When you collect customer information you gain a deeper understanding of the overall demographics of your customer base. This allows you to personalise sales and marketing efforts as well as build long-term customer relationships.

Hopewiser will help you confirm a customer’s address is legitimate and current. When you have the correct location information and purchase histories of your customer base, you’ll also be able to plan ahead in terms of inventory, storage, and shipping.

So you need users to fill out forms to gather rich data. But you don’t want them to abandon their carts because of these forms. Here’s how to improve your checkout process, reduce shopping cart abandonment rate and achieve your guest checkout goals from cart recovery:

1. Use Smart Autocomplete

A lengthy, complicated checkout process halts consumers in their tracks. Use an autocomplete tool to make the process quicker and easier. Then consumers are more likely to continue with their purchases.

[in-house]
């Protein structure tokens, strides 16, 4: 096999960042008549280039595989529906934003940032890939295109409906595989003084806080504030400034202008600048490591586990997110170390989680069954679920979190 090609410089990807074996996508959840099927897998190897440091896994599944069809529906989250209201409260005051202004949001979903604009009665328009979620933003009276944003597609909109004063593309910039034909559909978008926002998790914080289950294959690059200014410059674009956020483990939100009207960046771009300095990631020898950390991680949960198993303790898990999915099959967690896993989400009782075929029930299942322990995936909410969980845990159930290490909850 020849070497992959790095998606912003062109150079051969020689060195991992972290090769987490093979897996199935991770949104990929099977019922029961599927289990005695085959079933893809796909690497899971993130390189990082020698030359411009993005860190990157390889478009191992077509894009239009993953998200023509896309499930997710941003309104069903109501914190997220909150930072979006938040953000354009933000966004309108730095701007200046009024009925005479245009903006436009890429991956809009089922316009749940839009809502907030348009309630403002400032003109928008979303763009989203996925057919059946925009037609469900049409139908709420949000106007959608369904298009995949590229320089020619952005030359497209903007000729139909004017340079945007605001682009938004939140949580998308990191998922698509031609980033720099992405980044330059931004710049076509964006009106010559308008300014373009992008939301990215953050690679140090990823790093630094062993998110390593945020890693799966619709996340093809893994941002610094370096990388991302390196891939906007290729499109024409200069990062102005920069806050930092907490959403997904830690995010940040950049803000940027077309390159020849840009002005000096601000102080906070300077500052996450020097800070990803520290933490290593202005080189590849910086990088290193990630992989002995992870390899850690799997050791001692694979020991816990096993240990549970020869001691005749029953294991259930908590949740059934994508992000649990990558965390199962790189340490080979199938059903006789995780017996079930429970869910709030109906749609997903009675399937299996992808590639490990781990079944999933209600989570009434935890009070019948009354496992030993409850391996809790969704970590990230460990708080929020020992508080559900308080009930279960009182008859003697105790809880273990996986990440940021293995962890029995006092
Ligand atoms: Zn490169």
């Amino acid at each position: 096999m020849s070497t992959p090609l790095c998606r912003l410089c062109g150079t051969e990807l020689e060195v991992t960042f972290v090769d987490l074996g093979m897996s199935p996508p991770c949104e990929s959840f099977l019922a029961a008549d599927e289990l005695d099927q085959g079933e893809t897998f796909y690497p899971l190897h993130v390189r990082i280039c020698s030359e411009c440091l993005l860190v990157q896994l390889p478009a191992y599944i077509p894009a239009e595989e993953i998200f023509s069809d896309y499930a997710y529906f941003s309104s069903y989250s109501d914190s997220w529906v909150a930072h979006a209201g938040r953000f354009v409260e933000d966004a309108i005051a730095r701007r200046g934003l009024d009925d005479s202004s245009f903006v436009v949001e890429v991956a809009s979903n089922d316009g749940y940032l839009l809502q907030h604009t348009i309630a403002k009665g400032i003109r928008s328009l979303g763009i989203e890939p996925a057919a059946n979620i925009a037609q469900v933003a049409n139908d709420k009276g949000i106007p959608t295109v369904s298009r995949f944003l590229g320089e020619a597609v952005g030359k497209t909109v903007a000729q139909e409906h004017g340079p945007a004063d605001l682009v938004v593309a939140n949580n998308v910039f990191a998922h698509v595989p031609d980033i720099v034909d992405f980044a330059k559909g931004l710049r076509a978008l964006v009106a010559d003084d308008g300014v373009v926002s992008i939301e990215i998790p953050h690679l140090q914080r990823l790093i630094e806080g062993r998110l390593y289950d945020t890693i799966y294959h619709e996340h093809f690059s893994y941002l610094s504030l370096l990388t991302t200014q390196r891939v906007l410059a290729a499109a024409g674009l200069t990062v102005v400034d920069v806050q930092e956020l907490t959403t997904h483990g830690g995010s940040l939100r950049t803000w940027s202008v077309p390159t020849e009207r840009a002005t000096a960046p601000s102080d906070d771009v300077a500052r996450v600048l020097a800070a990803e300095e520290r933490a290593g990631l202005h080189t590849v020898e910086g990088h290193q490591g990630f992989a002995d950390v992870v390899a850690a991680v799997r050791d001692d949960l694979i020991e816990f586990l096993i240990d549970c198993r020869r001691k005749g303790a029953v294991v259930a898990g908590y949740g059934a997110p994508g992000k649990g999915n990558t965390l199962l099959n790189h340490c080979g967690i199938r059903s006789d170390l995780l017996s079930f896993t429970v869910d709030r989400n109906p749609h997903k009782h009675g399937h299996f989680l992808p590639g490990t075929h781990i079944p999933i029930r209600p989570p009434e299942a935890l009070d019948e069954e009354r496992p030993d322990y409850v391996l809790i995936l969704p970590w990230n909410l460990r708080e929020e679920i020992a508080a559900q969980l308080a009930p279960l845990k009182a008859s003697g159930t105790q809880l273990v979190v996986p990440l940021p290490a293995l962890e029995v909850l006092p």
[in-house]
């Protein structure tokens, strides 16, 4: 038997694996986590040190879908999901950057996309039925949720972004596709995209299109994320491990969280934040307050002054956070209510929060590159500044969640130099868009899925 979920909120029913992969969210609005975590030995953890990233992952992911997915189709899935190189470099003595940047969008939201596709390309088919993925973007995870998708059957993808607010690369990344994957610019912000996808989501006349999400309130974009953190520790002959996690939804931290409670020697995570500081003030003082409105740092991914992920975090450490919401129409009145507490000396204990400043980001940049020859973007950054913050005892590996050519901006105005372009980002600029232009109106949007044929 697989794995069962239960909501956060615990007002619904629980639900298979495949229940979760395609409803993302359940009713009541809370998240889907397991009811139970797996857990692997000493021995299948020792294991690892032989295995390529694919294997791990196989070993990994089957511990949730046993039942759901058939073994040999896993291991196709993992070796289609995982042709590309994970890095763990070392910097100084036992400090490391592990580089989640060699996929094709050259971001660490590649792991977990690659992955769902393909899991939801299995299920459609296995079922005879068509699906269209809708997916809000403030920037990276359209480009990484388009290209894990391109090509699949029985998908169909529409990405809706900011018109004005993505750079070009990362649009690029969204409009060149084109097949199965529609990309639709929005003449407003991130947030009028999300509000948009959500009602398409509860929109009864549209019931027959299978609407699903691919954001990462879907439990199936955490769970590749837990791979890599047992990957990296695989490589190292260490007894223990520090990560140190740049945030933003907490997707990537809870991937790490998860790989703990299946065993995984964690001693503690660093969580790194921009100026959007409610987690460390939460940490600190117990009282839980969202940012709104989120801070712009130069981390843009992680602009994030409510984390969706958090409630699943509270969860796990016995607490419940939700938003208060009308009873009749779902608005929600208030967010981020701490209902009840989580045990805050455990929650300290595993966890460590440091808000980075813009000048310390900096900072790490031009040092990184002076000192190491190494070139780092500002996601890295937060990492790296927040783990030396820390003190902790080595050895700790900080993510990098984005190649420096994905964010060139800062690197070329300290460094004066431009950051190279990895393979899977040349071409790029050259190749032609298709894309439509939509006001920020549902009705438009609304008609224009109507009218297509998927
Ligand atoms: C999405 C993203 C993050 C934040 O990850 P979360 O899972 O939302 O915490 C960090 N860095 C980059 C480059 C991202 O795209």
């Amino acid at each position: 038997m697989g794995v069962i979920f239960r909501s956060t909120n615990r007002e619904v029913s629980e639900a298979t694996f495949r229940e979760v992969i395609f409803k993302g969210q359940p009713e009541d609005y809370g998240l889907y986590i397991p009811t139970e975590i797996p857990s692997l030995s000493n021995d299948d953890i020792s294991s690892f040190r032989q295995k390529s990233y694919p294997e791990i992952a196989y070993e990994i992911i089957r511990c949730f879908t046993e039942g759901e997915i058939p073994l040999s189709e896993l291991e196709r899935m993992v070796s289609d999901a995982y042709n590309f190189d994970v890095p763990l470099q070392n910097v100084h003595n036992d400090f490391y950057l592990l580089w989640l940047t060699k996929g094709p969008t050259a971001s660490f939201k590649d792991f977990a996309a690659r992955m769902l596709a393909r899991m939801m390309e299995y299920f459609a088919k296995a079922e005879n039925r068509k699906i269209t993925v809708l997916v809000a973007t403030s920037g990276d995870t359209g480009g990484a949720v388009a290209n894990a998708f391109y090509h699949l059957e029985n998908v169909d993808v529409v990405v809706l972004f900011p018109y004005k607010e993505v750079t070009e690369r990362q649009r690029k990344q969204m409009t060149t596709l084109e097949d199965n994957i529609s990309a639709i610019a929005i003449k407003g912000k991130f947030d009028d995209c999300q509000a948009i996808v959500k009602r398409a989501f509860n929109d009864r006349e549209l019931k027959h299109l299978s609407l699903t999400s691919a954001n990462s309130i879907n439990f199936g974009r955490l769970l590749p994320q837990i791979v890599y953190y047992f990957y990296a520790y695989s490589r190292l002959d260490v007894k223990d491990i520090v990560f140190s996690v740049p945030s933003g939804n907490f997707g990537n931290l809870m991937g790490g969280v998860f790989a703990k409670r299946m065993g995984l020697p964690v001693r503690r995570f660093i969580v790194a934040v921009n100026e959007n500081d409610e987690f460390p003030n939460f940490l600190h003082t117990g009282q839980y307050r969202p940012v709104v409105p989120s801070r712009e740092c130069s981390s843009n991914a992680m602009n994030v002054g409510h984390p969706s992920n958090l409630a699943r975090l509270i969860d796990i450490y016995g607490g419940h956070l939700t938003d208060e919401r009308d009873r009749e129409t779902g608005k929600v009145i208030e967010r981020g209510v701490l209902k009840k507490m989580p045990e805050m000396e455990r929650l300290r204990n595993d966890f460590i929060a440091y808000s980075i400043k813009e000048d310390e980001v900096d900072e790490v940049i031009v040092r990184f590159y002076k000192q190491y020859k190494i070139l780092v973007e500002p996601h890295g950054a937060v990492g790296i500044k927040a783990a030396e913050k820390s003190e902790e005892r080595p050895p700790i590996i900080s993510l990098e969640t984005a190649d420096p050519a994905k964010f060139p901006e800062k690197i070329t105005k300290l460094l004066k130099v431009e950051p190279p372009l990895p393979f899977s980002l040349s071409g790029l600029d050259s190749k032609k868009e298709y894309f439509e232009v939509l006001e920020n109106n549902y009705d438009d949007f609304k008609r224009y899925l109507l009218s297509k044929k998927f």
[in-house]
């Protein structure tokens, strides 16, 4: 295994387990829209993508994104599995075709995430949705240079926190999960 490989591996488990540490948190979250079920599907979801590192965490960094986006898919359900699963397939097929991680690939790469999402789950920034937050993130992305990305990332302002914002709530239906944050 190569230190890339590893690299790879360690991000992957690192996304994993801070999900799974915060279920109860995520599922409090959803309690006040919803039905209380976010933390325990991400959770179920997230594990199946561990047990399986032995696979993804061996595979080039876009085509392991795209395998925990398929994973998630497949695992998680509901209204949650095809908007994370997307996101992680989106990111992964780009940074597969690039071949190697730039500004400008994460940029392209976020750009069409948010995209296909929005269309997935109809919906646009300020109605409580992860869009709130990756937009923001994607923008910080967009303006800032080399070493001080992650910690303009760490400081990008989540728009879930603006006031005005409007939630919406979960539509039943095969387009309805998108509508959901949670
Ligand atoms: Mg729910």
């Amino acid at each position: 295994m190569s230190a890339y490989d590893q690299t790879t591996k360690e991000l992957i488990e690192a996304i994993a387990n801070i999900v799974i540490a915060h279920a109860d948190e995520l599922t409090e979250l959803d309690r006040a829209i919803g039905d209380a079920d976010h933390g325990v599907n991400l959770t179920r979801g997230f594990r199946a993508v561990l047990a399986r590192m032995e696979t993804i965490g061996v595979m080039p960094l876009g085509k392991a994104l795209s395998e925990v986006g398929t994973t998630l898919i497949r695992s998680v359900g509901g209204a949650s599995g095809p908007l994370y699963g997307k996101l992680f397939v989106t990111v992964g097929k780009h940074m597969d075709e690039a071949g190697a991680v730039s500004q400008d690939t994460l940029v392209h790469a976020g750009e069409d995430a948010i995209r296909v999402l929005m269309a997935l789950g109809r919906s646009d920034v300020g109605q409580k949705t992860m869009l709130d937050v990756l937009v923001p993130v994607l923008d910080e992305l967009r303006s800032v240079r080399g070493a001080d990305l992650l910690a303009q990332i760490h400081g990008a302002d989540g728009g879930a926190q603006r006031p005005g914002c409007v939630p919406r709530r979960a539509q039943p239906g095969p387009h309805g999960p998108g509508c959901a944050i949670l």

2. Make the Checkout Page User-Friendly

User-friendly design offers a better overall experience to online shoppers. The easier the checkout process, the more likely the customer is to follow through with the transaction. User-experience focused designs help guide the potential customer through the process without them having to think too hard.

First, use a simple call to action, such as “Buy Now” that takes users to the checkout page from the product pages. Quirky brands might be tempted to use more interesting calls to action such as “Get Yours While It’s Hot”. But, in reality, this is more likely to confuse the user than encourage them to click.

Use visual cues to make your on-site checkout flow and easy to navigate. Bold text, buttons, arrows, and other design elements show users where they need to click to move on to the next step of the checkout process (particularly useful on their first time trying).

3. Display Trust Symbols & Social Proof

Modern consumers are tech-savvy. If a site doesn’t seem legitimate they won’t part with their precious card details.